Just like in zoophilia, being a pedophile does not mean that you act on your impulses. In fact, many more zoophiles engage in sexual activity with animals than pedophiles with children. And, much like zoophilia, this sexual attraction doesn’t come from the desire to harm a child.

In most states, zoophilia (which appears as bestiality in legal terms) is illegal. An animal cannot give verbal consent, just like a child.

These very difficult and impossible comparisons are precisely why plays like For Want of a Horse exist. Instead of talking about Patient A in a textbook, we can talk about Calvin. And the thought of ever comparing Calvin to a pedophile, in terms of consent, kills me.

Calvin is a loving husband, caring friend, and passionate lover. We watch his journey throughout the play as he meets Q-Tip, his marefriend, begins to bond with her platonically, experiences his first sexual encounter with her, and ultimately falls in love with her.

In Q Tip’s closing monologue:

“You are blessed. It’s a bird, you’re it’s nest. You’re at peace. You’re a church, it’s a priest. It’s a beast. It’s a beast. It’s a beast.”

It seems apparent, at least to me, that Q-Tip has found comfort, solace, and love within her and Calvin’s relationship.

But how might I have felt if I hadn’t experienced it through the lens of a human playing a horse? Would it be too difficult for me to normalize Calvin and Q Tip’s relationship if I didn’t encounter it in a world where I could hear Q Tip’s thoughts and consent?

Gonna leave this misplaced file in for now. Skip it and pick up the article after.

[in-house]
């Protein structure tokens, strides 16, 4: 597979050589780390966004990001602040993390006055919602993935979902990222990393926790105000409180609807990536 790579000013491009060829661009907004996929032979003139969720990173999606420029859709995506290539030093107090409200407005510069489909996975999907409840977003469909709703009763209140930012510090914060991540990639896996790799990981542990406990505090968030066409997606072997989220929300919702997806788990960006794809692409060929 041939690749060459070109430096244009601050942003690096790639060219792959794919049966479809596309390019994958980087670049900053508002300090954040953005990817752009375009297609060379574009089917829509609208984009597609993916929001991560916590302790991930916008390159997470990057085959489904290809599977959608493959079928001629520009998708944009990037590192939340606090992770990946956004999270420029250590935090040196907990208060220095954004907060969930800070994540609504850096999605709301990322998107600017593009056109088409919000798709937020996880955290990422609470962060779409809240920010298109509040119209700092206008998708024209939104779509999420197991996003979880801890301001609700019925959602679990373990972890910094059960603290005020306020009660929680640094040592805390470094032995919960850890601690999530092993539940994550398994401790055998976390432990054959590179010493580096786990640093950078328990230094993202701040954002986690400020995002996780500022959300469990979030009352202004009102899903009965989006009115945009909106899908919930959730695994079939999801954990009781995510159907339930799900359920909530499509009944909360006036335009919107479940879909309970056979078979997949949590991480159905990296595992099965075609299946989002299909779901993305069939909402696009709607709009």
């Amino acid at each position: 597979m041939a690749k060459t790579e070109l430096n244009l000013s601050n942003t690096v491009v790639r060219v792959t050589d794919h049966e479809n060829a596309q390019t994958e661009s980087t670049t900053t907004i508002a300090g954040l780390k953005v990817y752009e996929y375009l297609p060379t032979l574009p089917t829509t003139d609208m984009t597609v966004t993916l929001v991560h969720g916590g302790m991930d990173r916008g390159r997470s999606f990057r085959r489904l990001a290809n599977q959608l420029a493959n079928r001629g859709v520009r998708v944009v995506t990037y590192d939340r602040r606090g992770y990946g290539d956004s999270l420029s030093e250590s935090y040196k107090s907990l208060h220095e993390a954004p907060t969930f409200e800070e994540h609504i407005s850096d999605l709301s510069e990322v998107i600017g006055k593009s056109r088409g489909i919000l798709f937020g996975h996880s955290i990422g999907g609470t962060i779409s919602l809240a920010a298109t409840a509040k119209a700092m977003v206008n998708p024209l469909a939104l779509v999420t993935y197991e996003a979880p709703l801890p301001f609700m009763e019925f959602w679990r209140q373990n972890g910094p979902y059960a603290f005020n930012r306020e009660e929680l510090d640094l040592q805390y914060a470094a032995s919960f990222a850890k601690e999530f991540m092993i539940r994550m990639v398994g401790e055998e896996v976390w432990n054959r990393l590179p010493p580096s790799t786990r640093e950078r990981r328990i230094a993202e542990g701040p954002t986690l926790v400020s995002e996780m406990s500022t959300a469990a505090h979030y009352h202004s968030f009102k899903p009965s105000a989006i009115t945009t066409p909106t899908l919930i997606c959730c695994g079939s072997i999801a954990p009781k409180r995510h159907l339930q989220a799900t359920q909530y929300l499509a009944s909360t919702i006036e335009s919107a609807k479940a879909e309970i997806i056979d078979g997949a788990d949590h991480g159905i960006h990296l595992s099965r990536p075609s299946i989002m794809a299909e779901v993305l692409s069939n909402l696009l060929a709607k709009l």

While I find comfort in Q Tip’s happiness at the closing of the play, I don’t pretend to think I know how an actual horse might feel on the inside.

Bonnie, Calvin’s wife, has given him the permission to get Q-Tip, so that he can live what she considers to be a fulfilled life. I think that his enduring unhappiness even after he is able to have sex with Q-Tip, is a clever tactic Dufalt uses to show us that Calvin is not a sexual deviant. Sexual deviance can breathe just fine in the shadows, but Calvin’s love for Q-Tip, cannot. Even if Bonnie did not ask Calvin to give up Q-Tip, I believe he would’ve ultimately found that he wanted Q-Tip to be his full-time partner, not just a sexual partner.

The comparison of homosexuality crept into my consciousness once again when I questioned how I felt about Calvin leaving Bonnie for Q-Tip. Would I condemn him if he were leaving her because he’s gay? Most certainly not. That doesn’t make it less heartbreaking to see how deeply Bonnie loves Calvin, and to imagine how crippled she must be by his decision.

Dufalt’s choice to show a zoophile whose preference is horses is dramatically brilliant. Horses are hyper-intuitive and intelligent animals. It cannot be ignored that if Q-Tip did not want to engage in sexual activity, she could literally kill him. You cannot simply pat your leg and put on a voice of mock sincerity. There is no lying to a horse.

Dufalt feeds us beautiful complications by the spoonful. This is something I fully embraced in my creation of the painting from Calvin’s childhood memories as I tried to encapsulate the serenity of the connection between the man and the horse, as well as the journey to self-acceptance that Calvin experiences throughout the play.

I still cannot say whether or not I think animals can ever truly give consent, but I can say that Calvin has opened my mind up to the possibility.

According to Calvin, Q-Tip’s choice not to hurt him, when she so easily could, is consent and happiness.

But in the case of a human and a non-human animal, is deriving pleasure the same as giving verbal consent?

I’ll leave that to you.